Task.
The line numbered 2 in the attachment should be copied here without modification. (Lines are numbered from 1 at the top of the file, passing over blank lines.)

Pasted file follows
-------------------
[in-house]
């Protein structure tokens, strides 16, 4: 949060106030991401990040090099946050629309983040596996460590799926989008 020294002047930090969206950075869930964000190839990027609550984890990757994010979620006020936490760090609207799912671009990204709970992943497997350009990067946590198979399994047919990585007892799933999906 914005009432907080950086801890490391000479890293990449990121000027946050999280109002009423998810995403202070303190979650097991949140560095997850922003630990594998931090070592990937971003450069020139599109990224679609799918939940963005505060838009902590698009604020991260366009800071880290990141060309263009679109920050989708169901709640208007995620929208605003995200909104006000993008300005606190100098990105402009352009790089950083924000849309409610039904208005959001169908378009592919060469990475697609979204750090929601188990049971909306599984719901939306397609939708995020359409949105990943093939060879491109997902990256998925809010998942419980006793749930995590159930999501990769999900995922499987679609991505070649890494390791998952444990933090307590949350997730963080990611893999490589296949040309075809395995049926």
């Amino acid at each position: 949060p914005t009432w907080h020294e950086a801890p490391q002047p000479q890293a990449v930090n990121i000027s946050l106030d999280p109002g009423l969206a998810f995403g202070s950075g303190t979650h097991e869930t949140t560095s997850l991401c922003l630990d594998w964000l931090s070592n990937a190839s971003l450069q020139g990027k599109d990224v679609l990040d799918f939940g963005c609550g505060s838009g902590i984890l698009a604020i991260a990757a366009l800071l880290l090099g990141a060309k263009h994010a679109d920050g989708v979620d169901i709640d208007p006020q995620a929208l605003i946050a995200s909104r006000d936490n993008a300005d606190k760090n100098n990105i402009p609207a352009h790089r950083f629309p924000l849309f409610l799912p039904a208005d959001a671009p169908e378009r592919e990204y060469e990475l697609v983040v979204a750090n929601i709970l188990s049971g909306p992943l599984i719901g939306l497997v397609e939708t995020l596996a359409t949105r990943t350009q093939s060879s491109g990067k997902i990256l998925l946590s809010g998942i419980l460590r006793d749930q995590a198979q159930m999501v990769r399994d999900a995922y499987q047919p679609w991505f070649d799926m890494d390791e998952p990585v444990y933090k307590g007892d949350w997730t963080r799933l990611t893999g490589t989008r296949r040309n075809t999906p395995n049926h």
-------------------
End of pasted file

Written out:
């Protein structure tokens, strides 16, 4: 949060106030991401990040090099946050629309983040596996460590799926989008 020294002047930090969206950075869930964000190839990027609550984890990757994010979620006020936490760090609207799912671009990204709970992943497997350009990067946590198979399994047919990585007892799933999906 914005009432907080950086801890490391000479890293990449990121000027946050999280109002009423998810995403202070303190979650097991949140560095997850922003630990594998931090070592990937971003450069020139599109990224679609799918939940963005505060838009902590698009604020991260366009800071880290990141060309263009679109920050989708169901709640208007995620929208605003995200909104006000993008300005606190100098990105402009352009790089950083924000849309409610039904208005959001169908378009592919060469990475697609979204750090929601188990049971909306599984719901939306397609939708995020359409949105990943093939060879491109997902990256998925809010998942419980006793749930995590159930999501990769999900995922499987679609991505070649890494390791998952444990933090307590949350997730963080990611893999490589296949040309075809395995049926």